Private armed guards not allowed on board vessels in Nigeria – Navy

The West African shipping market was the focus of a full house of industry experts and professionals on Tuesday at the West Africa Shipping Summit in London, a highlight event of the London International Shipping Week.

Hosted by Nigerian shipping and maritime law firm Akabogu & Associates, the event witnessed the attendance of leading figures in the Nigerian maritime industry, including the Chairman of the House Committee on Marine Transport, Hon. Lynda Chuba-Ikpeazu, the Permanent Secretary of the Federal Ministry of Transport, Mr. Salihu Zakari, the Director General of the Nigerian Maritime Administration and Safety Agency (NIMASA), Dr. Dakuku Peterside and the Chief of Policy and Plans of the Nigerian Navy, Rear Admiral Begroy Enyinna Ibe-Enwo.

Speaking to a wide spectrum of global shipping interests, both NIMASA and the Navy acknowledged the challenges in securing the Nigerian maritime domain and affirmed the collaboration between both organisations to abate the incidents of piracy and armed robbery at sea.

Rear Admiral Ibe-Enwo, representing the Chief of Naval Staff, confirmed that private armed guards are still not permitted on merchant vessels in Nigeria.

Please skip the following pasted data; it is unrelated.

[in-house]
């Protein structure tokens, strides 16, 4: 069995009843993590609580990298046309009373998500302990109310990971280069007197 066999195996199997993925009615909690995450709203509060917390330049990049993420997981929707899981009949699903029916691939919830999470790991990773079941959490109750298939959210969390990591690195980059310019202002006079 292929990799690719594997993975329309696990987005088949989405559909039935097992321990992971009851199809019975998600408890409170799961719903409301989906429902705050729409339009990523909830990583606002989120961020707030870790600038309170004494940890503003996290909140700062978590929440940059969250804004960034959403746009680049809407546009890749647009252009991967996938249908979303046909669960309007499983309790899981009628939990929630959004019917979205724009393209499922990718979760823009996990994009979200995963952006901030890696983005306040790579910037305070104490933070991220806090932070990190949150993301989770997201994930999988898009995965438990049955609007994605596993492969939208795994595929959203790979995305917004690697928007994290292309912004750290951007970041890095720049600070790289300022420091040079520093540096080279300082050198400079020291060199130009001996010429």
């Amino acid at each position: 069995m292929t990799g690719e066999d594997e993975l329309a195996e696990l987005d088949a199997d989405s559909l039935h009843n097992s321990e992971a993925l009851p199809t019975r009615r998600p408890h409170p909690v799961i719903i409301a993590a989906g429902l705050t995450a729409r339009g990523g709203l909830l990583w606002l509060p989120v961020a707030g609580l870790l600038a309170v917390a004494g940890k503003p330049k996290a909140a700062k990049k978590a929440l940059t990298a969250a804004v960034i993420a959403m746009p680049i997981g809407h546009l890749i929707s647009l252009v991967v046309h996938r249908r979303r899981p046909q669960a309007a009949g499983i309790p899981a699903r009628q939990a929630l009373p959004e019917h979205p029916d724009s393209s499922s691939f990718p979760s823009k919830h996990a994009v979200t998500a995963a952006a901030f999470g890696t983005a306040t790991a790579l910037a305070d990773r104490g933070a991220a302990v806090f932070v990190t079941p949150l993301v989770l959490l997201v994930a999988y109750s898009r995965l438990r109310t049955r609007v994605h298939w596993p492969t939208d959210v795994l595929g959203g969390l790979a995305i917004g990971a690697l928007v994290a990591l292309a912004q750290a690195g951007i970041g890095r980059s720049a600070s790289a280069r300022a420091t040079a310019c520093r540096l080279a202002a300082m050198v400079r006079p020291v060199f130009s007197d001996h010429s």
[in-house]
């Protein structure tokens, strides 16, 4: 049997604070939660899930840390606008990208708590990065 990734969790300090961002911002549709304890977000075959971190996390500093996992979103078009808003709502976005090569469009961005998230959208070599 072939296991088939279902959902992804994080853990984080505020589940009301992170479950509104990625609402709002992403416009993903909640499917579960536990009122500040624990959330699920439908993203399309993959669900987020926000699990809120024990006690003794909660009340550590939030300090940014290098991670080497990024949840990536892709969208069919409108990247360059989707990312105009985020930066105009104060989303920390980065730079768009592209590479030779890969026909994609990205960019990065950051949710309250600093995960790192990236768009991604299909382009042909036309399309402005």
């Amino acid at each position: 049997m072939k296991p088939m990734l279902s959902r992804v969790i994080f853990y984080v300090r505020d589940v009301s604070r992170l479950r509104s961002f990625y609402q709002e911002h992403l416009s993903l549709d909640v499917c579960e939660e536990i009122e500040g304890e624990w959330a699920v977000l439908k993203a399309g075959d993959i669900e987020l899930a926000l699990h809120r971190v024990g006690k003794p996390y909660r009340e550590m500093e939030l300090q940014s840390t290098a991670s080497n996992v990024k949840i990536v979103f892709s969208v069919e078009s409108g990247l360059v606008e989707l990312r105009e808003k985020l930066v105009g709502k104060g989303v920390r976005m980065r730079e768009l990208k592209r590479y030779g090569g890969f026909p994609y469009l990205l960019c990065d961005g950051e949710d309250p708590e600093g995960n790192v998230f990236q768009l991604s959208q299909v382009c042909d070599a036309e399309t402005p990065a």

Also at the event, Senior Partner at Akabogu and Associates Emeka Akabogu noted that the Nigerian ship charter and freight market, estimated at $10 billion, is a key pillar of import trade and the service sector and urged the industry to fully take advantage through effective due diligence, synergy and regulatory compliance.

He encouraged the use of arbitration for the resolution of maritime disputes. This position was supported by the President of the Nigerian Chamber of Shipping, Andy Isichei and the CEO of Africa Risk Compliance, Michael Wingate who called for collaboration between shipping and the regulators to bridge the gaps causing key security challenges in the maritime domain.

CEOs of L.A.T.C. Marine, Gbolahan Shoba and Ship2Ship Services, Kunle Jolapamo, intervening for ship owners, urged regulators to be more responsive to shipowner challenges, though they noted that they were increasingly moving offshore for better financing solutions.